And the way you convert capital into profits, it’s a bit like cooking. You’ve got the raw ingredient, capital. Profit is the finished product. And you have to go through the process of cooking, which is making cash in between.
That’s why cash generation, or return on capital employed, cash return on capital invested, return on equity… those are important things. It just explains to what extent the engine is converting or the cooker’s cooking on gas. Is it able to convert the capital into profits? Raw ingredient into the finished product.
So I’m happy with all of those numbers.
Let’s then have a look at the share price. It’s been pretty flat since COVID began. I mean, it peaked after the COVID period, and then has gone sideways. So for two years, it’s pretty much gone sideways, coming up to three years… it’s gone sideways. And that’s why I think it might be ready now to get up from $130, get to highs of the last five years, at least, and then beyond. Because it’s been languishing.
I don’t think that reflects the reality.
When we did a discounted cash flow valuation – that’s a valuation based on the cash flow the company’s generating now and likely to generate to the future – we think it’s undervalued. Undervalued by about 26%.
So again, we think there’s an opportunity there for it to go up. We also think, in terms of how the share price tends to move, you’re not looking at too much downside. Obviously, over five days you could be down as much as 13%, but that’s less likely. And this is one of the least volatile stocks in the entire universe of stocks. You’ve got to accept some volatility. You might even, after a hundred days, be down, but only down about 16%. On the whole, the likelihood is you’ll be up. So the downside seems to us somewhat limited. While there is always a risk of downside, the upside, certainly on the financials, looks solid.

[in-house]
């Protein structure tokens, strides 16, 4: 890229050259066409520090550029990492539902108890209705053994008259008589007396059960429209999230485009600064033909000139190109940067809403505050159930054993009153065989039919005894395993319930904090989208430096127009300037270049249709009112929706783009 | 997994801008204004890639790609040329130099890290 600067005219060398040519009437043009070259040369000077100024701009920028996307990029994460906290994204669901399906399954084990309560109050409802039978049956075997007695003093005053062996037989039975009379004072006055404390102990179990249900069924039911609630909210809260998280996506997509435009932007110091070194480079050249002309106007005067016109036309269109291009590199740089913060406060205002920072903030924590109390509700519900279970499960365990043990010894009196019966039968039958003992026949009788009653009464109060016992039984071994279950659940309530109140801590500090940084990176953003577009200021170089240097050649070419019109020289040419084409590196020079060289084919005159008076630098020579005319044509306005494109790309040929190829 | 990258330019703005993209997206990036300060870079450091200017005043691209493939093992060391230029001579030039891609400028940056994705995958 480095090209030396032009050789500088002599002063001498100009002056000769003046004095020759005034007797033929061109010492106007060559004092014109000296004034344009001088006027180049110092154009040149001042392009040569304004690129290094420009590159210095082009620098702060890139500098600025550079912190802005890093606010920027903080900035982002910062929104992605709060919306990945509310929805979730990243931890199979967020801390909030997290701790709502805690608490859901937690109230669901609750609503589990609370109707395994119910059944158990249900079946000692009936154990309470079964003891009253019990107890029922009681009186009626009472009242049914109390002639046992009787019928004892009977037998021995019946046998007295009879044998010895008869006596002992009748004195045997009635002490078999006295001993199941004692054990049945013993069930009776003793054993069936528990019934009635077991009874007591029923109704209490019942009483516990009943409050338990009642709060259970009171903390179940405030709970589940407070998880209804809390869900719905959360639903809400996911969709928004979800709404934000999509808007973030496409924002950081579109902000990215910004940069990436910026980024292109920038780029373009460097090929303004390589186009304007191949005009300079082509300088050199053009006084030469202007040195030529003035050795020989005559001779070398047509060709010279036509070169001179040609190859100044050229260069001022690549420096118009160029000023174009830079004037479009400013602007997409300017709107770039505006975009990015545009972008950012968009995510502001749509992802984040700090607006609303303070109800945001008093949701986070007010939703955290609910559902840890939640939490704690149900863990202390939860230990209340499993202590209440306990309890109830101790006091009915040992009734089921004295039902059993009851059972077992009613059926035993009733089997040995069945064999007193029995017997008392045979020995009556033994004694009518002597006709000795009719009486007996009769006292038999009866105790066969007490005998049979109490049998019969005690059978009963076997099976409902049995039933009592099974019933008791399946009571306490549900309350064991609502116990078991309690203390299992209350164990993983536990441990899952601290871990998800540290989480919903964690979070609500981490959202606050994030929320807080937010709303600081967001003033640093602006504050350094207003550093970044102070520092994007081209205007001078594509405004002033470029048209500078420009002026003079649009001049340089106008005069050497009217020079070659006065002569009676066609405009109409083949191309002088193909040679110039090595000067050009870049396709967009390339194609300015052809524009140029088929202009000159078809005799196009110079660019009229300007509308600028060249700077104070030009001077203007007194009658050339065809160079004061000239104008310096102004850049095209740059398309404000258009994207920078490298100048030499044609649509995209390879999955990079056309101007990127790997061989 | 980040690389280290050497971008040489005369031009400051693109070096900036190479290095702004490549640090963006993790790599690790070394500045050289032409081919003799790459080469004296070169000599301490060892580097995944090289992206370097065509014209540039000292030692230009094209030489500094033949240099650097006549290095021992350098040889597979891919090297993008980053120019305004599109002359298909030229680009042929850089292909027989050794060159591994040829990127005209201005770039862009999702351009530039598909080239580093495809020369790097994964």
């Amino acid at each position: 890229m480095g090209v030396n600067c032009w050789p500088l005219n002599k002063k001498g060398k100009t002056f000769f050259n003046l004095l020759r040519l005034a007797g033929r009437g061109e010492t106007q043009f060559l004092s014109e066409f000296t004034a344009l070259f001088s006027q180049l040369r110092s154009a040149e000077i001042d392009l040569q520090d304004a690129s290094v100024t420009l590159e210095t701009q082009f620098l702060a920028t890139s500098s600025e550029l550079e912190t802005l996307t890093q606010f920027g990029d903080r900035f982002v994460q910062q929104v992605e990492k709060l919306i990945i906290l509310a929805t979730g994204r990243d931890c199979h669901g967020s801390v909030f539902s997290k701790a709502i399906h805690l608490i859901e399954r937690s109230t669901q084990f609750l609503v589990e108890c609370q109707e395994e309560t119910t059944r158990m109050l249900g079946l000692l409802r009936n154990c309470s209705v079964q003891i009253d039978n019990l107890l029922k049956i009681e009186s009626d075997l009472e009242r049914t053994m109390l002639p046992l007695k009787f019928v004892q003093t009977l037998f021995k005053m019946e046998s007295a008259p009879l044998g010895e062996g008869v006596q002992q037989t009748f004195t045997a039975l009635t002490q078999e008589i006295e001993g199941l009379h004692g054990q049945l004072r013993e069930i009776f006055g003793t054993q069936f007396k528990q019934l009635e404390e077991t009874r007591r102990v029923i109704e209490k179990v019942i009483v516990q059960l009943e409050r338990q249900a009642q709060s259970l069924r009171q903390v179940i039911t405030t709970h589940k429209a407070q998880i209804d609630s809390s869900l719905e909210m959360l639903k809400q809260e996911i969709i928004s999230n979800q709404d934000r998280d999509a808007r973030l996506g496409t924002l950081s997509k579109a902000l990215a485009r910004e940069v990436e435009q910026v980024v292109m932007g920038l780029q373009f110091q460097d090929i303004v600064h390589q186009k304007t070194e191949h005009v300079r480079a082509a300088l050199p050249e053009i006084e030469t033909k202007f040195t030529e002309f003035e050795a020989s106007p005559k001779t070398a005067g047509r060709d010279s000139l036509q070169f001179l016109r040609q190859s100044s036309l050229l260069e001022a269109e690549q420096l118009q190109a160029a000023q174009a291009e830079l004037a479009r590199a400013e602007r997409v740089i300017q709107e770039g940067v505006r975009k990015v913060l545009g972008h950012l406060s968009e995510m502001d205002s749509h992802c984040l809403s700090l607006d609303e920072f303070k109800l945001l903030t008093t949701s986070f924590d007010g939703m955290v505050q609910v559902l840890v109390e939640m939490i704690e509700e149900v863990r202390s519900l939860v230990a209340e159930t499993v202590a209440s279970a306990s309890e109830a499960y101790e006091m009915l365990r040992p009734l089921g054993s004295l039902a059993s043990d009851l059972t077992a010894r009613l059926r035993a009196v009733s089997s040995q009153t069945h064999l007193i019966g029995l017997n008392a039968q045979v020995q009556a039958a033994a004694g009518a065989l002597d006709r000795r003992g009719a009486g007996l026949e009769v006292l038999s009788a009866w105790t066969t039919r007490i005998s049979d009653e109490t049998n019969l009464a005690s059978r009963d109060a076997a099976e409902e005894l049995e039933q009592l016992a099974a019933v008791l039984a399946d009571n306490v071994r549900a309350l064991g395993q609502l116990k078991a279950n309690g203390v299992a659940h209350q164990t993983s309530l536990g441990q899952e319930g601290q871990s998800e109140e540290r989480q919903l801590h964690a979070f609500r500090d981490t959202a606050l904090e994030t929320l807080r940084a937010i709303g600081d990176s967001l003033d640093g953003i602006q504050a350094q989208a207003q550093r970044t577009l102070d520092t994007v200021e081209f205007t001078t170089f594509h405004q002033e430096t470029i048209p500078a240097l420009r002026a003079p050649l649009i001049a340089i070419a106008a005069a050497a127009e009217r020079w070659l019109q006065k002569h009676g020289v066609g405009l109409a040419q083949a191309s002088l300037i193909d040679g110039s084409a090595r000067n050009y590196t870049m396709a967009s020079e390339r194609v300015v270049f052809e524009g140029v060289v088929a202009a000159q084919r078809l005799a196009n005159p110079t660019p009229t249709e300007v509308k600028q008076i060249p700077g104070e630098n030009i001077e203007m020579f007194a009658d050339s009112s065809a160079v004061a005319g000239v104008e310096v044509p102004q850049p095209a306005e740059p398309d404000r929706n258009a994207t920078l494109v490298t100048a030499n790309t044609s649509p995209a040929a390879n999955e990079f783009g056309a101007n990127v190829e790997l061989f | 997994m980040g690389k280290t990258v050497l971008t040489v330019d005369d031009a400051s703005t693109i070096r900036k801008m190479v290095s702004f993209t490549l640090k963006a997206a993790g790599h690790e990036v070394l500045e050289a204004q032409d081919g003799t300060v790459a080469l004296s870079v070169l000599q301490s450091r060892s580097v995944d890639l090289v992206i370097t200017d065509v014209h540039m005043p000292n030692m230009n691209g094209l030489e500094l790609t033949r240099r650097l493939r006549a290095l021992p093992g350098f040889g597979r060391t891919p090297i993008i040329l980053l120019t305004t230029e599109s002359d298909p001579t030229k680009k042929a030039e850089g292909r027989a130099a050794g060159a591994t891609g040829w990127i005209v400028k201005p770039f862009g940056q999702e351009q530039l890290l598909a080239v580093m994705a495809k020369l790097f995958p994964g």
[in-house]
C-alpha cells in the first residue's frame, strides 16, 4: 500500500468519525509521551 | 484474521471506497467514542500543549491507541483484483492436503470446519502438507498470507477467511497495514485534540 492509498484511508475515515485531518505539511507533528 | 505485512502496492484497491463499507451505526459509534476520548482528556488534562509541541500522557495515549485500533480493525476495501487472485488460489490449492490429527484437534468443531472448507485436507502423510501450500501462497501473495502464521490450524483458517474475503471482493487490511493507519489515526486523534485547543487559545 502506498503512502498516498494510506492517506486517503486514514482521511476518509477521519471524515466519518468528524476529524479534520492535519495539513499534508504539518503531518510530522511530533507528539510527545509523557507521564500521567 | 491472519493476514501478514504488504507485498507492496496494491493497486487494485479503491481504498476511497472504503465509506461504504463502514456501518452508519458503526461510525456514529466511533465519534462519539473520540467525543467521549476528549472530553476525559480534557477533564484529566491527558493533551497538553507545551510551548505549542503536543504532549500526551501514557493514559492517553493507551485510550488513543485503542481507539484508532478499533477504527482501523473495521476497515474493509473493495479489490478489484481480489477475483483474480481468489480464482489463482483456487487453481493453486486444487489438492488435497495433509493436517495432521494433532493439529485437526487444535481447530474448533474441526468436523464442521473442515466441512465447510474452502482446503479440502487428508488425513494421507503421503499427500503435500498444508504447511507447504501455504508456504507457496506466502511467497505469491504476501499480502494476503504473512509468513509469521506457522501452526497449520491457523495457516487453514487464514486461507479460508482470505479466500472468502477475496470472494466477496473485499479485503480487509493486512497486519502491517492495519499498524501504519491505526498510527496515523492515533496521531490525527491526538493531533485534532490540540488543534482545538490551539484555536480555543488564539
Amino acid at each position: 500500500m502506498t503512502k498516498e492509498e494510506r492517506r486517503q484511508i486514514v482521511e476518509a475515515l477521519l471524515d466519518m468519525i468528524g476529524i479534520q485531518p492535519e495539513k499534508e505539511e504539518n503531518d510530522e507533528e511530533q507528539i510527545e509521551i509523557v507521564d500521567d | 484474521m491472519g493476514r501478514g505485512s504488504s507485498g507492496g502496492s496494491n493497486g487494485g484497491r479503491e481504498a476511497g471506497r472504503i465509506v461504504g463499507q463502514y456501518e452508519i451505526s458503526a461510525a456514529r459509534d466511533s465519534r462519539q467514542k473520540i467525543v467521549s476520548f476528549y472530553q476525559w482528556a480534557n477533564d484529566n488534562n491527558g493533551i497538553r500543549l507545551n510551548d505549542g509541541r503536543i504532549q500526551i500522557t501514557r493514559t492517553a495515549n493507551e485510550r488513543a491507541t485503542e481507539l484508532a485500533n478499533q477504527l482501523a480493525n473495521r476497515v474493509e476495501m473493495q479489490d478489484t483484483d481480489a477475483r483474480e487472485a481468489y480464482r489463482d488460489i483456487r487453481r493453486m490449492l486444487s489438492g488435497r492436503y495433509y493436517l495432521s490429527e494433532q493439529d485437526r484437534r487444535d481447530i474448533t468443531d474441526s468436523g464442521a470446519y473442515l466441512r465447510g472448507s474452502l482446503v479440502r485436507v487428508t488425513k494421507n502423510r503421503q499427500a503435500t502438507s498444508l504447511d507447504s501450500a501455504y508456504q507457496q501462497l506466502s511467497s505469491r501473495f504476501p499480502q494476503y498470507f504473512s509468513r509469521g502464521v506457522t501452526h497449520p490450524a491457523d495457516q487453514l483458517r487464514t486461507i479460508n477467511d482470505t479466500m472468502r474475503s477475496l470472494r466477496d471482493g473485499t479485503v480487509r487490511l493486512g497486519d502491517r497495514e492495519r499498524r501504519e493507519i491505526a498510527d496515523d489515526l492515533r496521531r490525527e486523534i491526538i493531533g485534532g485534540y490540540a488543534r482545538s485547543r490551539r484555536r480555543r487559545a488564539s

So thank you very much all of you for listening. And hopefully, that gives you a “tip of the iceberg” research into what we do for GVI Investor and all the research that goes into it.
This is just to give you a bit of a taster of that.
I hope beyond just the individual stock, it’s educational. You’re learning something about the world, the world of business, how capital is the raw product and how you want to go through all these other metrics.
So they teach you about the world and what’s going on, as well, these weekly broadcasts.
And gaming and all of that still remains important. And who knows with the cost of living increasing, it might be that, listen, you’re not going on holiday. You need to save money. But the entertainment you can have yet, you can buy a new game and sit down and play with that. And we don’t know. But the company’s set up for solid growth by the looks of it.
Thank you very much.